Here is an idea whose time has come: Combining sensor networks and the Internet, so the sensor network can become a full-fledged member of the enterprise IT infrastructure, and so that physical data can become an integral part of the digital enterprise. The combination now allows enterprises to use standard Internet management tools to gain visibility and control down to the level of individual sensor nodes.
The San Francisco-based Arch Rock is showing its Primer Pack, which is a complete wireless sensor network (WSN) that comes with the company's APIs (application programming interfaces). The APIs allow users to create custom applications to monitor physical conditions. Individual sensor nodes can be assigned IP addresses, DNS names and websites, and can be directly managed using pervasive IP tools such as SNMP, ping, and traceroute. Standard Internet provisioning, troubleshooting techniques and authentication and other security measures may be applied to single nodes, groups of nodes or the entire WSN.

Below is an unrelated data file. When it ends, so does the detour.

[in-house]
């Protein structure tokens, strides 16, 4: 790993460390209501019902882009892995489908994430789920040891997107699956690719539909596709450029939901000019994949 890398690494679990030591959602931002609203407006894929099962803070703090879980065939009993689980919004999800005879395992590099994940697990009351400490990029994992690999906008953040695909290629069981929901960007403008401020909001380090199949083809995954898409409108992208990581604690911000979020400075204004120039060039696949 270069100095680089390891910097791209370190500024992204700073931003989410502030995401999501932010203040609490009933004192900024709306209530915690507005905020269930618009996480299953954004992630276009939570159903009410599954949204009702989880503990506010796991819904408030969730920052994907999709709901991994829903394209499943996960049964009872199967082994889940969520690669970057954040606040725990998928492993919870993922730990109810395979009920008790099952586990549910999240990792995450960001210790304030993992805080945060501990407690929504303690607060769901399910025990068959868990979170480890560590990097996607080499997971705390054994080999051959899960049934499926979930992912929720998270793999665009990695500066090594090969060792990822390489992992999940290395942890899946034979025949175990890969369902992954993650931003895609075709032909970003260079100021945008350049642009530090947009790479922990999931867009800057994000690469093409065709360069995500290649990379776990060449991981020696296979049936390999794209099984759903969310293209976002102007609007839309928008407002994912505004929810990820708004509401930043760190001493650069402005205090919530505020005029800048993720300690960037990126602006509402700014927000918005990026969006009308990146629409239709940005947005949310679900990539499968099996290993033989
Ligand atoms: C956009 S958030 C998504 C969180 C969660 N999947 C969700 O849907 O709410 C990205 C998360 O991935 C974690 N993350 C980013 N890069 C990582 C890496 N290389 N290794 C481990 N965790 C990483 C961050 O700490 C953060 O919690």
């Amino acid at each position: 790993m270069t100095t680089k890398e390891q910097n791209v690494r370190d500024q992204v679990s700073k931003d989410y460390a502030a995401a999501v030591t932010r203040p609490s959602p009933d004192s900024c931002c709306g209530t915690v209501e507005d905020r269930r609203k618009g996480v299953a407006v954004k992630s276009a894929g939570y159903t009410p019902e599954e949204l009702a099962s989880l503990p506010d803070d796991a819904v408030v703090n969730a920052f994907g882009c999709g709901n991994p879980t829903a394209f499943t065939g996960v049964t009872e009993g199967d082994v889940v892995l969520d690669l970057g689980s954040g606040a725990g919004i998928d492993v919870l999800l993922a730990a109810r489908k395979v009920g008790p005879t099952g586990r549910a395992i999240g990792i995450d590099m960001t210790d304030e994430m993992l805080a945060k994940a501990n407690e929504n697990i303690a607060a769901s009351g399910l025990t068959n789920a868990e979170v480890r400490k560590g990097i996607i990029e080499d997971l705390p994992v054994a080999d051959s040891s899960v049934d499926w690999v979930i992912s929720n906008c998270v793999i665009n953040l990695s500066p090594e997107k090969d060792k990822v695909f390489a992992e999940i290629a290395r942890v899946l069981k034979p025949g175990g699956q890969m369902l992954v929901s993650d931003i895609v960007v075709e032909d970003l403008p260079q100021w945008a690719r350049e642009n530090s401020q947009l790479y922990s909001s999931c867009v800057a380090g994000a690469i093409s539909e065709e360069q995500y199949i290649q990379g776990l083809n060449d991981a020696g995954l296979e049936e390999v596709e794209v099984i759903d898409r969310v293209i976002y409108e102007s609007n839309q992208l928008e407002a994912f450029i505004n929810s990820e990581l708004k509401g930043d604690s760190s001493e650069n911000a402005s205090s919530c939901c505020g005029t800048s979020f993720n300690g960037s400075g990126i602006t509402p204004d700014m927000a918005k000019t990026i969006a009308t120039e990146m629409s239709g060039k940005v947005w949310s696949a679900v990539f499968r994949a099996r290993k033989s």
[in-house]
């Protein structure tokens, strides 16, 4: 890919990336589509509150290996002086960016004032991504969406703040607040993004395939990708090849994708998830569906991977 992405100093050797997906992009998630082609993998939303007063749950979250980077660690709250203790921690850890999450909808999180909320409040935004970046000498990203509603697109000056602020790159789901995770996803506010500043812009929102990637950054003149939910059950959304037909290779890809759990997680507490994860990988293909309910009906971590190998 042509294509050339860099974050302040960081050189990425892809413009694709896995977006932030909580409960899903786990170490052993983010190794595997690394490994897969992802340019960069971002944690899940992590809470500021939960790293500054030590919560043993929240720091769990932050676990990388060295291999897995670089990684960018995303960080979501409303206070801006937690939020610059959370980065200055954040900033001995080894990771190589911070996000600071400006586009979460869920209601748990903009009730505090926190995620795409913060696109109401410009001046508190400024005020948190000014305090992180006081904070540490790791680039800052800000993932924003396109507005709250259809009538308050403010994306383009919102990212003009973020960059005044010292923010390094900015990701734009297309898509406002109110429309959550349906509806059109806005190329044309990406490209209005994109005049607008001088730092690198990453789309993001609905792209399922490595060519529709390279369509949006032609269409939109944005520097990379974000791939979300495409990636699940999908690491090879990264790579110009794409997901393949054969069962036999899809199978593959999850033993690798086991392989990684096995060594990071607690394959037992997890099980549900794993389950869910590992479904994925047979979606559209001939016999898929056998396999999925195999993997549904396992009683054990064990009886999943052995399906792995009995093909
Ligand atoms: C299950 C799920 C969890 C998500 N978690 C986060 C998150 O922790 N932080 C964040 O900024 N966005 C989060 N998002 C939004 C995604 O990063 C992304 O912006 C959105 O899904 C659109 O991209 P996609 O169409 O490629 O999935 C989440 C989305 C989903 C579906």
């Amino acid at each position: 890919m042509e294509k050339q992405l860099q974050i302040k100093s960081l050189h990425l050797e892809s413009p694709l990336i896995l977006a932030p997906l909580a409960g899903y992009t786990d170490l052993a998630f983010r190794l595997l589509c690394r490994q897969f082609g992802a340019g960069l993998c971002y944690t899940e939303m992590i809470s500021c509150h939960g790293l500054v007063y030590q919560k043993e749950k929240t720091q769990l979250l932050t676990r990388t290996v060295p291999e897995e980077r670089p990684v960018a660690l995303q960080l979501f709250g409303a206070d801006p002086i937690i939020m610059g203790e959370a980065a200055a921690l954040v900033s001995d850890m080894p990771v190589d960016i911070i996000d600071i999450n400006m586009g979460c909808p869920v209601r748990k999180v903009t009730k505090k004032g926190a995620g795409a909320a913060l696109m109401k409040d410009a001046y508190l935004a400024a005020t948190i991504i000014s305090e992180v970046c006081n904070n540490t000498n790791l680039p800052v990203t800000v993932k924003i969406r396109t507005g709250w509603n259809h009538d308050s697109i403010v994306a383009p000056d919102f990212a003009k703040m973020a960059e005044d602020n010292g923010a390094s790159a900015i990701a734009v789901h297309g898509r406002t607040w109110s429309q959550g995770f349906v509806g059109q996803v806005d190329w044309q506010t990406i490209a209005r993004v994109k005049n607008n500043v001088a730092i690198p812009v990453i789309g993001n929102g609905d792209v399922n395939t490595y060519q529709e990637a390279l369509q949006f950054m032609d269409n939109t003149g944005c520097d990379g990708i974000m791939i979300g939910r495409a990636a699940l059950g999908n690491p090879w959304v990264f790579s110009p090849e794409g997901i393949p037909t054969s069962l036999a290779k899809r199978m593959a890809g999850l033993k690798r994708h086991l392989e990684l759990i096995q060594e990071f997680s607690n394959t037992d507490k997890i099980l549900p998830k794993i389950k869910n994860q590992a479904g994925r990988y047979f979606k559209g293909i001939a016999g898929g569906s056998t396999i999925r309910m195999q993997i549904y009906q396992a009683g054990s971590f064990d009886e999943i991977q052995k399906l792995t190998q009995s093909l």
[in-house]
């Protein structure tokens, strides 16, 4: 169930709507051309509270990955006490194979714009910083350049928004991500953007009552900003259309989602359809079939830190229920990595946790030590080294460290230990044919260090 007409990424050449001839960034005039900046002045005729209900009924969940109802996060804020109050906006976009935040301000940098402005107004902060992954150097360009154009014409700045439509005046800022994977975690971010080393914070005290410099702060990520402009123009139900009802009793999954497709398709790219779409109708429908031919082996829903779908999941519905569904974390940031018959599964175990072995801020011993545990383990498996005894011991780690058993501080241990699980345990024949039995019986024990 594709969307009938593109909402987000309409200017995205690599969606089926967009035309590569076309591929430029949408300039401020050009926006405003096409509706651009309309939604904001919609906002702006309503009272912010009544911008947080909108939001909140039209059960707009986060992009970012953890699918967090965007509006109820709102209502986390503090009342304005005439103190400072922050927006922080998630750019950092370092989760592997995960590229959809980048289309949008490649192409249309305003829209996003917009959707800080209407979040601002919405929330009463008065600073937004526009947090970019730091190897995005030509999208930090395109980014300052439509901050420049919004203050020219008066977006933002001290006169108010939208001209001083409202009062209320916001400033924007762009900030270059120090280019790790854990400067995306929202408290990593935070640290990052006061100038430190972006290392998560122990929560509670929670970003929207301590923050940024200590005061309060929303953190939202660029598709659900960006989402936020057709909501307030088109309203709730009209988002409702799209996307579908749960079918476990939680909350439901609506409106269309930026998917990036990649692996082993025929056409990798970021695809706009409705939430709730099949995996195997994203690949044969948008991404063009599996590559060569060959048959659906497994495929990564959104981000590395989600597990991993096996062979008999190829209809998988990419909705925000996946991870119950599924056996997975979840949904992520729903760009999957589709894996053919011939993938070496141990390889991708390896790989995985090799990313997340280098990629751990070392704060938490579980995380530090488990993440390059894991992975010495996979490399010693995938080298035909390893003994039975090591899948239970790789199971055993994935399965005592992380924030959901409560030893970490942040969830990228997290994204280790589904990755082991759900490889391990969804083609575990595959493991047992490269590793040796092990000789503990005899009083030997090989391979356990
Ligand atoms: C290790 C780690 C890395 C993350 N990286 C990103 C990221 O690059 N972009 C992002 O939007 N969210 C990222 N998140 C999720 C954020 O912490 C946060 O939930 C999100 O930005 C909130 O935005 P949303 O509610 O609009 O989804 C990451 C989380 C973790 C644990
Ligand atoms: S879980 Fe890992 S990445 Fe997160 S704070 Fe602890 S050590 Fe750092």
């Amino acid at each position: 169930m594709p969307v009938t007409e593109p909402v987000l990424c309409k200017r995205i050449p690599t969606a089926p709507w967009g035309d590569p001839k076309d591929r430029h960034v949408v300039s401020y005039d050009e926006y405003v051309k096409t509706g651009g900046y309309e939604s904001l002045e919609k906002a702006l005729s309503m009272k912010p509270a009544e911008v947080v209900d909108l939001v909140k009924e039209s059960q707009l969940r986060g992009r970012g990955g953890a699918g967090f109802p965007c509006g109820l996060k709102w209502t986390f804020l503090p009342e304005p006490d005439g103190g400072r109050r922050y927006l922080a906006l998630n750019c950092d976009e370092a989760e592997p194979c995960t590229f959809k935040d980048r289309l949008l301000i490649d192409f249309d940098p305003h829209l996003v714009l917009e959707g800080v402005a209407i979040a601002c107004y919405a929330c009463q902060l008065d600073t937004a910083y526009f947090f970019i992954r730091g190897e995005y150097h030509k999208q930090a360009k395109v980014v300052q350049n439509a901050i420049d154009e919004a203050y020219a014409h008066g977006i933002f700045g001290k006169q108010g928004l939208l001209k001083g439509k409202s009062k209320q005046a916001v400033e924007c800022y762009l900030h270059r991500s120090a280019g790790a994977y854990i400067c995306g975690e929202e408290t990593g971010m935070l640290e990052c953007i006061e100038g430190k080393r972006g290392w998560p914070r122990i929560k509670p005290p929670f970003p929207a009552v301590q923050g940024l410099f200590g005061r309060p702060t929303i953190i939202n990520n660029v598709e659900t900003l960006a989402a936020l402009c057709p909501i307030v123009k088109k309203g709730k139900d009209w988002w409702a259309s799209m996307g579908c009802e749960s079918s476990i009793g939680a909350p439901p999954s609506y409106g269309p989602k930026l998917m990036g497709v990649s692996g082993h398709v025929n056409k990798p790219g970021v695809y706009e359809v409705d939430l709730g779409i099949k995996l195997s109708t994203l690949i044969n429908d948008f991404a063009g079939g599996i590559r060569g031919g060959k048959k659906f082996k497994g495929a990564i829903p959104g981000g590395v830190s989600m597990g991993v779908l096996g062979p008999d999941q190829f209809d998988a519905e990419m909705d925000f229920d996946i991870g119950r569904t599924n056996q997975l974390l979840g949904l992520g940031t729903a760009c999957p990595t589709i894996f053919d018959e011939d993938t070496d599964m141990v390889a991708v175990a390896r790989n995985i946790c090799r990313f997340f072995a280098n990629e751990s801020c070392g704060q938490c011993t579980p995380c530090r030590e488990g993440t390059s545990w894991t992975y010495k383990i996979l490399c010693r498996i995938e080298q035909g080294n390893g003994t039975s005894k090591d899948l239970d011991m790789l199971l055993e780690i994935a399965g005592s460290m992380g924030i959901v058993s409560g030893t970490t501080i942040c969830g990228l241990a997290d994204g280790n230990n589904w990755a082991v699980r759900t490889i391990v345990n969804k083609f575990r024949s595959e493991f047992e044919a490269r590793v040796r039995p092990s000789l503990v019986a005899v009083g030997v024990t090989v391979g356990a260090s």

The sensor node software is the first commercial implementation of TinyOS 2.0, the latest version of the de facto standard embedded operating system created specifically for sensor networks. In addition, to lower power consumption, the company has has created network protocols on top of the IEEE 802.15.4 radio standard. The link-layer protocol implements the concept of "passive vigilance," which allows sensor nodes to "sleep," using minimum energy, while remaining responsive to "wakeup calls" from the network when data need to be collected or alerts generated.
For more on the IP-based sensor network:
- see Arch Rock press release
MORE: Michael McGuinness and Jeffrey Rideout argue that by tuning or enhancing their existing wireless networks, hospitals and other facilities can implement an RFID-based system to locate RFID-tagged assets, thereby extending the value of their investment.